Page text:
Millions of renters at risk as Supreme Court overturns CDC eviction moratorium

U.S. Supreme Court Building. Photo by

The Supreme Court put millions of renters at risk of losing their homes after a ruling on Thursday to end the CDC eviction moratorium.

Responding to an emergency petition by landlord groups, the court overturned the national eviction moratorium ordered by the U.S. Centers for Disease Control and Prevention (CDC). The court said that the CDC had overstepped its authority. It also said that Congress would need to pass its own legislation to authorize any new eviction moratorium.

The court made its 6-3 ruling in an 8-page unsigned decision. The court ruled that the CDC overstepped its authority under the decades-old Public Health Services Act. The decision says that it “strains credulity to believe that the statute grants the CDC the sweeping authority that it asserts.” They went on to say that although the public has a strong interest in halting the spread of the COVID-19 Delta variant, “our system does not permit agencies to act unlawfully even in pursuit of desirable ends.”

Justice Kavanaugh had said in an earlier opinion that only Congress could act to extend the CDC eviction moratorium past the end of July. Regarding the new CDC eviction moratorium, the Court wrote that, “Congress was on notice that a further extension would almost surely require legislation, yet it failed to act in the several weeks leading up to the moratorium’s expiration.”

Justice Breyer wrote the dissenting opinion, joined by the two other liberal justices. Justice Breyer wrote that the public interest strongly favors respecting the CDC’s judgment on public health matters at a time when over 90% of the nation’s counties are experiencing high transmission rates.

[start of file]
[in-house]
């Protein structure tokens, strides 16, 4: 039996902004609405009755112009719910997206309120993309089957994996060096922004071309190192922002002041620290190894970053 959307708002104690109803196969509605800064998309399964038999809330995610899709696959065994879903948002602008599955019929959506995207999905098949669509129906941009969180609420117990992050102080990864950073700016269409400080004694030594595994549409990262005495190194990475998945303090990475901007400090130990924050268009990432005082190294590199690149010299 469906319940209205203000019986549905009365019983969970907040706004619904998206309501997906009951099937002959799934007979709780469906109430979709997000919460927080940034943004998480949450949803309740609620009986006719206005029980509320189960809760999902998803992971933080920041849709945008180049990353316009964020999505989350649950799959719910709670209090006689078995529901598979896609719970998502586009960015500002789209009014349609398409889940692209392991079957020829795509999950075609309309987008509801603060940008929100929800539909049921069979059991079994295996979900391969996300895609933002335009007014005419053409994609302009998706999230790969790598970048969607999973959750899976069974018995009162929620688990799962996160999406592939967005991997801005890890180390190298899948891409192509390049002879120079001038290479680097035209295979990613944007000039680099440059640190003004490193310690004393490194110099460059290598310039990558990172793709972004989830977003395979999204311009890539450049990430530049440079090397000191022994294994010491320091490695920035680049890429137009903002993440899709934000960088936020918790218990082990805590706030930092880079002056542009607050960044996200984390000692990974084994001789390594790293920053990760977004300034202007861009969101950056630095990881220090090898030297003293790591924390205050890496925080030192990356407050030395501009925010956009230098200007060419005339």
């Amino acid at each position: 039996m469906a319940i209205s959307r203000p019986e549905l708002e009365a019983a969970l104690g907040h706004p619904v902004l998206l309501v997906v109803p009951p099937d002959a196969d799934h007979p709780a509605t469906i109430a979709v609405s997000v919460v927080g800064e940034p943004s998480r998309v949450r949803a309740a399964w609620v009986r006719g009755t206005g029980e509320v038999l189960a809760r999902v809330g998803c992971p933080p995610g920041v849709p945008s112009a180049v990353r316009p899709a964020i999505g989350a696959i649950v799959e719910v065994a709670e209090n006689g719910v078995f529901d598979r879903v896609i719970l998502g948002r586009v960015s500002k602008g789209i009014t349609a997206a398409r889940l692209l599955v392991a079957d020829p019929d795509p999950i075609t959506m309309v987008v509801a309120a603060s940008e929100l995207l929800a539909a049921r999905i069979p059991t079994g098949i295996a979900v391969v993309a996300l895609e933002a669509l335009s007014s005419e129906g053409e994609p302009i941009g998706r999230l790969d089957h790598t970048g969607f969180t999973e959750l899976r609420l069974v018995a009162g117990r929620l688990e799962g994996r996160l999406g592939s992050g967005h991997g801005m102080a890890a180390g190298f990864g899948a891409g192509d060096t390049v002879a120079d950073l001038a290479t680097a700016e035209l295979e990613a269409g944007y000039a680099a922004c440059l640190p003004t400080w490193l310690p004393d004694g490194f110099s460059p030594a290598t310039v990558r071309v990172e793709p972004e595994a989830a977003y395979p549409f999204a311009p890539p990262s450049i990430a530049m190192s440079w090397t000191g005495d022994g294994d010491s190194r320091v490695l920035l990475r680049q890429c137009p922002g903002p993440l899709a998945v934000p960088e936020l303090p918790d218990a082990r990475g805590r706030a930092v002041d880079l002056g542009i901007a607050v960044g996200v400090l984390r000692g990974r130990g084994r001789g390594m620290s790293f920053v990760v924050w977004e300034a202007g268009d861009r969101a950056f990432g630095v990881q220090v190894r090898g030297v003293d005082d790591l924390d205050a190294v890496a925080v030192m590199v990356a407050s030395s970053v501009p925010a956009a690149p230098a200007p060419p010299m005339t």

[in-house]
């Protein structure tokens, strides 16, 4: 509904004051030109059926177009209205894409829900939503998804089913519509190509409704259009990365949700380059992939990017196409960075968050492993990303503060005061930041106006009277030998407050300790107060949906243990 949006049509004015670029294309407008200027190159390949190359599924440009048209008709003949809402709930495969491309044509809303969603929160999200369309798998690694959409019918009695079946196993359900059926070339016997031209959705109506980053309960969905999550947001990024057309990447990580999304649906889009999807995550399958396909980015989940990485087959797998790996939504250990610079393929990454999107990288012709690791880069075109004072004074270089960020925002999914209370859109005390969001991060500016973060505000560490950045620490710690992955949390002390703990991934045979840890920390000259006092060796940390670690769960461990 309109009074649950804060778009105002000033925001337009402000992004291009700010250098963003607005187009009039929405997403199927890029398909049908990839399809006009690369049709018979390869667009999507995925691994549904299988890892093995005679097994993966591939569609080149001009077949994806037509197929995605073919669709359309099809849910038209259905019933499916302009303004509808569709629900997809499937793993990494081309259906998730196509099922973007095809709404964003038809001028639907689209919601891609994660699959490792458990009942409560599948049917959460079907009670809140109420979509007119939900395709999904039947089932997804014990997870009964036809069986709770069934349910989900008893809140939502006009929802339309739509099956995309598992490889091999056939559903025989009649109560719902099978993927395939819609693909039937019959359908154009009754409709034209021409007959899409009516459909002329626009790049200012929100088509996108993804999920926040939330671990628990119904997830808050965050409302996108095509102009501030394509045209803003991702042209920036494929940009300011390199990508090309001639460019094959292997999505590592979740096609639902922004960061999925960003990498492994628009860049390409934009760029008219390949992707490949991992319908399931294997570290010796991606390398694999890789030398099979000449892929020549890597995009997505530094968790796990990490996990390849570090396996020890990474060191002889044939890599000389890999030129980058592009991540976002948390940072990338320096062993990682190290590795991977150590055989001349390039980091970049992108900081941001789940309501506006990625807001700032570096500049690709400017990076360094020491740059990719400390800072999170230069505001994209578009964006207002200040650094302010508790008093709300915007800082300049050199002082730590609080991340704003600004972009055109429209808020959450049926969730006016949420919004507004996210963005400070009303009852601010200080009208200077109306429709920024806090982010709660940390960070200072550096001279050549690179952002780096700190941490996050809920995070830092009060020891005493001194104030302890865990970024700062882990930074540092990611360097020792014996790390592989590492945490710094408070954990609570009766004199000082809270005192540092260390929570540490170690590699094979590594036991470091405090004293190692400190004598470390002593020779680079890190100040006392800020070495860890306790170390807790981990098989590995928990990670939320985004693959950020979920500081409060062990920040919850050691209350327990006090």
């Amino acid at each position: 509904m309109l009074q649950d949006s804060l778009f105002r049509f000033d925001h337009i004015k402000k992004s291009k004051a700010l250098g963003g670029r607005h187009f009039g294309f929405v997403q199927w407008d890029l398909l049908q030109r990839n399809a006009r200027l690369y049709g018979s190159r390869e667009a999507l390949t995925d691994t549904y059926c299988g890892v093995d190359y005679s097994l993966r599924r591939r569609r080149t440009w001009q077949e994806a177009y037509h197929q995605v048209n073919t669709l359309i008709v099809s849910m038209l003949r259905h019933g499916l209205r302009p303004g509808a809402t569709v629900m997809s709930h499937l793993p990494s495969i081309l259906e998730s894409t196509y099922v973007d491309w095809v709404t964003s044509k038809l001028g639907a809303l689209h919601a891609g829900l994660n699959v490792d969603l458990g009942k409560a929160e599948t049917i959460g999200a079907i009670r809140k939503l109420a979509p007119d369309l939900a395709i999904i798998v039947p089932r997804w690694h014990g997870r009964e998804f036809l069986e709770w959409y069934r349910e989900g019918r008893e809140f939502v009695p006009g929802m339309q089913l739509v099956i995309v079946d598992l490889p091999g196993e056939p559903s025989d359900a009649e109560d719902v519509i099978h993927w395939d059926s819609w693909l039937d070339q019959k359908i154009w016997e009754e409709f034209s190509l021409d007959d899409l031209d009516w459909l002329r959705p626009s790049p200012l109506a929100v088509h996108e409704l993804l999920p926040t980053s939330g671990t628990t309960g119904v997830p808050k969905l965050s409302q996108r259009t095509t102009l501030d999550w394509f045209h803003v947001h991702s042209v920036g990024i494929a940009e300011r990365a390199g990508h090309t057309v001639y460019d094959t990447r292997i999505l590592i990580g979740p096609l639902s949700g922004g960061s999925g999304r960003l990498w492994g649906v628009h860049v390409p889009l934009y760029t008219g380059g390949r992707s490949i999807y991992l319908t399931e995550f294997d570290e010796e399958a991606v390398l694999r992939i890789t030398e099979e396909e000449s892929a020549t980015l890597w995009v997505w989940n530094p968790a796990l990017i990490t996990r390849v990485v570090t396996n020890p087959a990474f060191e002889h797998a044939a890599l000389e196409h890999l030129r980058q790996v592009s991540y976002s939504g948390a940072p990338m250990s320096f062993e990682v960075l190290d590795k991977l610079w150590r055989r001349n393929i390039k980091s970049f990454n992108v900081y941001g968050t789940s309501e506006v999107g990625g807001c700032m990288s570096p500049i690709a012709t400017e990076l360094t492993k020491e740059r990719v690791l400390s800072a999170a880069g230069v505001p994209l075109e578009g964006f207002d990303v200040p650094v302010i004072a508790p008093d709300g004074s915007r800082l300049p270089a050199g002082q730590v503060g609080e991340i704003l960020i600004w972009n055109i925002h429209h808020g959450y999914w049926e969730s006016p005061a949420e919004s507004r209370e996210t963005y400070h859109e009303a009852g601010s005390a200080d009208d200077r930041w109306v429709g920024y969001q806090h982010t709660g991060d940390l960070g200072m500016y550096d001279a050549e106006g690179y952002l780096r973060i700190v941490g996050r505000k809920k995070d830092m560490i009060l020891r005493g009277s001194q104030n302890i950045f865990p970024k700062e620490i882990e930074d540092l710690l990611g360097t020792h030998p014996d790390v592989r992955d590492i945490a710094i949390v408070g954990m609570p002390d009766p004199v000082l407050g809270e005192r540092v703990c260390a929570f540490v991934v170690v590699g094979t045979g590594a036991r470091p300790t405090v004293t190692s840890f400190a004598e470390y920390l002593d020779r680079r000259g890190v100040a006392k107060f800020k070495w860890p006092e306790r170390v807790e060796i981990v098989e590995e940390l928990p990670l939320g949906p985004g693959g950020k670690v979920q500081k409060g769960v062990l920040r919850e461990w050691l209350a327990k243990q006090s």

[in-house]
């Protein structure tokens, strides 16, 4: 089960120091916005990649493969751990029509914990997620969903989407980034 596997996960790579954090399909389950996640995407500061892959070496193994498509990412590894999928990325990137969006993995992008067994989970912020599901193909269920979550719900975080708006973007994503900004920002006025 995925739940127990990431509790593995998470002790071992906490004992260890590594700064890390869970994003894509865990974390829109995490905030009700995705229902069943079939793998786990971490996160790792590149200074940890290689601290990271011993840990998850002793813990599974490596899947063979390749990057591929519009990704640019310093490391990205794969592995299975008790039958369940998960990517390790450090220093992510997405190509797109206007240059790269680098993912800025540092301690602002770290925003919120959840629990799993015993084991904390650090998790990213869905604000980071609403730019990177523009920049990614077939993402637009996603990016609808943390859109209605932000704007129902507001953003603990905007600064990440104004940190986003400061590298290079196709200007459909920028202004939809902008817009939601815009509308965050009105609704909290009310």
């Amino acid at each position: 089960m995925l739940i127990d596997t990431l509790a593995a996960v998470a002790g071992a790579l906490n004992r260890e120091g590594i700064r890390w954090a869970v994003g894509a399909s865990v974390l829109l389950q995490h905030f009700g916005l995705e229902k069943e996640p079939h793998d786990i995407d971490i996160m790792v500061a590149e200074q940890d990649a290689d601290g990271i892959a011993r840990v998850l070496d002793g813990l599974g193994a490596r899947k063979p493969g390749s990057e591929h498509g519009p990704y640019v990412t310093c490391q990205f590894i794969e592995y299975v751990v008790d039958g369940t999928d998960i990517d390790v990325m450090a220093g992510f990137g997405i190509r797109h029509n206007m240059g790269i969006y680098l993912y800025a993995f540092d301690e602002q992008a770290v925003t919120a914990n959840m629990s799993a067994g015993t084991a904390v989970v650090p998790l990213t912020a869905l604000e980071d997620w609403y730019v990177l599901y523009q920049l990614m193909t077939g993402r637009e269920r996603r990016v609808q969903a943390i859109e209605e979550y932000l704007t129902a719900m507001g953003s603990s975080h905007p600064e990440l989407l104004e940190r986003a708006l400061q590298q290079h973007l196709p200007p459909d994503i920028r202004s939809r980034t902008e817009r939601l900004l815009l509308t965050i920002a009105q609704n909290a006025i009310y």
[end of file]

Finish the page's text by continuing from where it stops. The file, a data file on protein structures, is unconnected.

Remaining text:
The Biden administration was disappointed in the ruling. Press Secretary Jen Psaki issued a statement on behalf of the White House. She described the harm caused by the decision, saying, “As a result of this ruling, families will face the painful impact of evictions, and communities across the country will face greater risk of exposure to COVID-19.”

Psaki also said that the President was calling on all levels of government to step up and keep Americans in their homes during this crisis. “In light of the Supreme Court ruling and the continued risk of COVID-19 transmission, President Biden is once again calling on all entities that can prevent evictions – from cities and states to local courts, landlords, Cabinet agencies – to urgently act to prevent evictions.”

The challenge was brought by the Alabama and Georgia Associations of Realtors. As of the end of July, Alabama and Georgia have only disbursed 3% of their federal Emergency Rental Assistance. This would cover all the back rent owed to landlords, and it would help tenants pay steady rent for the next several months without having to turn families out on the streets.